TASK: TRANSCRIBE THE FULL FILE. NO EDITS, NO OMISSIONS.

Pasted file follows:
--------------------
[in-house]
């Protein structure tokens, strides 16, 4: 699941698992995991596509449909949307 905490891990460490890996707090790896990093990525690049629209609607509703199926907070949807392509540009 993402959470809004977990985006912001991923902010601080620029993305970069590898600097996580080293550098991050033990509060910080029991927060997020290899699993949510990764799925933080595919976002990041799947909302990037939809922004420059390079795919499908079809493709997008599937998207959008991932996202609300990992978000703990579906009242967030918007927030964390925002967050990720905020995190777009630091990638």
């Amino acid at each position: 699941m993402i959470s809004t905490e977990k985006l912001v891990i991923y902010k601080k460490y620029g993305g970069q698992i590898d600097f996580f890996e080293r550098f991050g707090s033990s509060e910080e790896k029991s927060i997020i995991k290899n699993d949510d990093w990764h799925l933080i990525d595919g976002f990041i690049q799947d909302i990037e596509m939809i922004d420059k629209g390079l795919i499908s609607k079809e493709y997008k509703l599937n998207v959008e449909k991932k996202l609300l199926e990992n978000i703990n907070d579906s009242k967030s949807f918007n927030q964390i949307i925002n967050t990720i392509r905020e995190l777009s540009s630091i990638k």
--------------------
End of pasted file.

[in-house]
């Protein structure tokens, strides 16, 4: 699941698992995991596509449909949307 905490891990460490890996707090790896990093990525690049629209609607509703199926907070949807392509540009 993402959470809004977990985006912001991923902010601080620029993305970069590898600097996580080293550098991050033990509060910080029991927060997020290899699993949510990764799925933080595919976002990041799947909302990037939809922004420059390079795919499908079809493709997008599937998207959008991932996202609300990992978000703990579906009242967030918007927030964390925002967050990720905020995190777009630091990638």
């Amino acid at each position: 699941m993402i959470s809004t905490e977990k985006l912001v891990i991923y902010k601080k460490y620029g993305g970069q698992i590898d600097f996580f890996e080293r550098f991050g707090s033990s509060e910080e790896k029991s927060i997020i995991k290899n699993d949510d990093w990764h799925l933080i990525d595919g976002f990041i690049q799947d909302i990037e596509m939809i922004d420059k629209g390079l795919i499908s609607k079809e493709y997008k509703l599937n998207v959008e449909k991932k996202l609300l199926e990992n978000i703990n907070d579906s009242k967030s949807f918007n927030q964390i949307i925002n967050t990720i392509r905020e995190l777009s540009s630091i990638k």